Tick that gives people meat allergies may be spreading

At least 100 new cases of lone-star tick bites have been reported in the past year in northern U.S. locales, including Minnesota, New Hampshire, and eastern Long Island, New York.
By Mae Owen | Jun 20, 2017
Lyme disease isn't the only reason to beware of ticksa species known as the lone star tick causes the humans that it bites to have permanent allergies to meat. And according to researchers, the tick appears to be spreading its turf.

At least 100 new cases of lone-star tick bites have been reported in the past year in northern U.S. locales, including Minnesota, New Hampshire, and eastern Long Island, New York. This is significant, according to University of Virginia immunologist Thomas Platts-Mills, because the tick's traditional geographic spread has been limited to the southeastern United States.

Platts-Mills said that researchers are not certain that this one tick is to blame for the cases in the north; some hypothesize that other tick species are beginning to pass on the allergy to humans, as well. What they know for sure is that all human sufferers become prone to break out in itching, hives, stomach cramping, and sometimes difficulty breathing at the slightest taste of meat.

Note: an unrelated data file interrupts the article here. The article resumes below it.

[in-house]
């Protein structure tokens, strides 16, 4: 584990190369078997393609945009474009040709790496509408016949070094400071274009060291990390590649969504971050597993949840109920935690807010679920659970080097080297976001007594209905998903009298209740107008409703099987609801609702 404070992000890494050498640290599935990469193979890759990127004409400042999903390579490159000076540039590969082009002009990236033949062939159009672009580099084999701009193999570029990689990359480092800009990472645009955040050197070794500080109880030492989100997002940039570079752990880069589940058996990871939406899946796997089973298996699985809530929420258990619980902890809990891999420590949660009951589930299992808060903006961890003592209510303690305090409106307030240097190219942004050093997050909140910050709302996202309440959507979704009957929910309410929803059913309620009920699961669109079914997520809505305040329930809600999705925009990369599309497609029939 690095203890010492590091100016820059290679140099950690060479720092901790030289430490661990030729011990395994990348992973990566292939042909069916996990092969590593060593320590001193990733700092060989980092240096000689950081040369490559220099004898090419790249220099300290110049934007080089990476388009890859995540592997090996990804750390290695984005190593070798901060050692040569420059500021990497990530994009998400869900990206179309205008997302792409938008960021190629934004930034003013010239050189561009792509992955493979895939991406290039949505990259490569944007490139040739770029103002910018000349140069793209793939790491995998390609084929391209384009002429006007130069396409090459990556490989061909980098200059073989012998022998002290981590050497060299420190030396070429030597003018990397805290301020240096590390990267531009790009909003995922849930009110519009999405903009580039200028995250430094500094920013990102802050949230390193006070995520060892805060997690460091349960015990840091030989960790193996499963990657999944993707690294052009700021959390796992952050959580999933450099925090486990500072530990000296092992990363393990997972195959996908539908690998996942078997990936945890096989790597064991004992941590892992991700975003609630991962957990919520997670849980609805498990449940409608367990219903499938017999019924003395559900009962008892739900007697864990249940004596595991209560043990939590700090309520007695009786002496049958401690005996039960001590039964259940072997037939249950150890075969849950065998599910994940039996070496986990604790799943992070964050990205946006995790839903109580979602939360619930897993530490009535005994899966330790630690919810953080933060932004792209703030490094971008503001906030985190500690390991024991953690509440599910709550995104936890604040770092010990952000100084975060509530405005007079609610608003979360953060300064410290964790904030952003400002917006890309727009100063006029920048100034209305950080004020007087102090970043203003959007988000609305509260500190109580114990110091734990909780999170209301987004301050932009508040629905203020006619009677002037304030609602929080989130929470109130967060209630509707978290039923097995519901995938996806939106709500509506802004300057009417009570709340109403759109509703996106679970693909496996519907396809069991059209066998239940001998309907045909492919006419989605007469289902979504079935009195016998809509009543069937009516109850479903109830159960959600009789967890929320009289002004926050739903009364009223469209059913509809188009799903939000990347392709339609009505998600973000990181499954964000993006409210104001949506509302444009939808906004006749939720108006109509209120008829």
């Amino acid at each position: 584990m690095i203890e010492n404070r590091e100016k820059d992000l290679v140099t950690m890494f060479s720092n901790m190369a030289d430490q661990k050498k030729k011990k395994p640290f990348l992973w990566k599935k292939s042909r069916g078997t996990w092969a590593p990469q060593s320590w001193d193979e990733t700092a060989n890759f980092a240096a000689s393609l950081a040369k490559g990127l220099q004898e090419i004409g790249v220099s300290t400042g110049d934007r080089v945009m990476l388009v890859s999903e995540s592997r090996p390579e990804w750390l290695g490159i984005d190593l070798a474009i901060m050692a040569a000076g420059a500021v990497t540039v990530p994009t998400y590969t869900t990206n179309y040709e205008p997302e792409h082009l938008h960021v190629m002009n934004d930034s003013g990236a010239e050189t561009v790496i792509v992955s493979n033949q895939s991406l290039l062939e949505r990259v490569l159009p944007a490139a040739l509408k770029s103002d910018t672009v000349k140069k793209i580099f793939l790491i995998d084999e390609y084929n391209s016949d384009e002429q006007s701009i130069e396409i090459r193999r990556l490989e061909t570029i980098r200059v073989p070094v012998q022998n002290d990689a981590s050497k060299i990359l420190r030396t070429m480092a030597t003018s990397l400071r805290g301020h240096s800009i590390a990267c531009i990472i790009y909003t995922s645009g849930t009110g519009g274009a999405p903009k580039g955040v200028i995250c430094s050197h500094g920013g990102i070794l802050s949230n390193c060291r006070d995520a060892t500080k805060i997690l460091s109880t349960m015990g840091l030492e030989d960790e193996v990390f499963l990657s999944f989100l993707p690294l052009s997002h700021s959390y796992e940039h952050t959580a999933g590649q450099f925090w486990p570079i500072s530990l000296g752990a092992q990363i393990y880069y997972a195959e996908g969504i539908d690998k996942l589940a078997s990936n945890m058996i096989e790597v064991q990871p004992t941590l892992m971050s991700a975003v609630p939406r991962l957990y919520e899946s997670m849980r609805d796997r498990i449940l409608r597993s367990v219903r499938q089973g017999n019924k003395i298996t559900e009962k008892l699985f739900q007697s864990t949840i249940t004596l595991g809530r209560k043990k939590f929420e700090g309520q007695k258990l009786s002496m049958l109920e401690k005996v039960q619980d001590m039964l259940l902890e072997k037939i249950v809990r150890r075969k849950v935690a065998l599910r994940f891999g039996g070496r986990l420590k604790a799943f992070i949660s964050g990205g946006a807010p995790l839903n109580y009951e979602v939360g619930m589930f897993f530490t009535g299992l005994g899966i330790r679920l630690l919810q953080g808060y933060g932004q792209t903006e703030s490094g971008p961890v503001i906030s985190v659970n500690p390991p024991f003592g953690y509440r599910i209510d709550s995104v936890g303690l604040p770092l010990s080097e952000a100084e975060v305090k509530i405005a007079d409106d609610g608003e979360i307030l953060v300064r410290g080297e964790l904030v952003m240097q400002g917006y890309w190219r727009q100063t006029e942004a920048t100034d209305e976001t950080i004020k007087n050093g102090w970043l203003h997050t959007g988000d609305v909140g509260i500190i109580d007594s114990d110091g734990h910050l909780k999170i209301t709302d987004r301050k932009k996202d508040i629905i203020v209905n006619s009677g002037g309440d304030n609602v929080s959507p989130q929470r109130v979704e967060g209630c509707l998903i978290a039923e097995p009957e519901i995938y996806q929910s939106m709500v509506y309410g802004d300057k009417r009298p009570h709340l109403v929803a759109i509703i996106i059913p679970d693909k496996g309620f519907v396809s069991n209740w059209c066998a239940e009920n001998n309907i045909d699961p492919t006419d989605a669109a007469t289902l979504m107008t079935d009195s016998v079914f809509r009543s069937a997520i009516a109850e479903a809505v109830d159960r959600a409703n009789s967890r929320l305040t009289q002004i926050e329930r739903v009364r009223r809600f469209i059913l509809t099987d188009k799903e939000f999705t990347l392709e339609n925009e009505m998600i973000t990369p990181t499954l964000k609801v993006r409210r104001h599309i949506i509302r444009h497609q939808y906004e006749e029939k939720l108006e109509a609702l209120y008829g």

There is no known medical remedy for the allergy. And unlike most allergies, it is not affected by the victim's genetic makeup or environmental factors. The allergy strikes all bite victims alike.

"There's something really special about this tick," Jeff Wilson, an asthma, allergy, and immunology fellow in Platts-Mills' group, told Wired. "Just a few bites and you can render anyone really, really allergic."

Researchers think that the tick passes on an allergy specifically to protein-linked sugars such as alpha-gal, which red meat contains. Scott Commins, a University of North Carolina researcher, is running experiments with mice to find out whether the allergy's cause is a compound in the tick's saliva or if it is a virus or bacterium that the tick transmits to its human victims. Whatever it is, it hijacks the human immune system and triggers it to attack meat-based sugars like alpha-gal.

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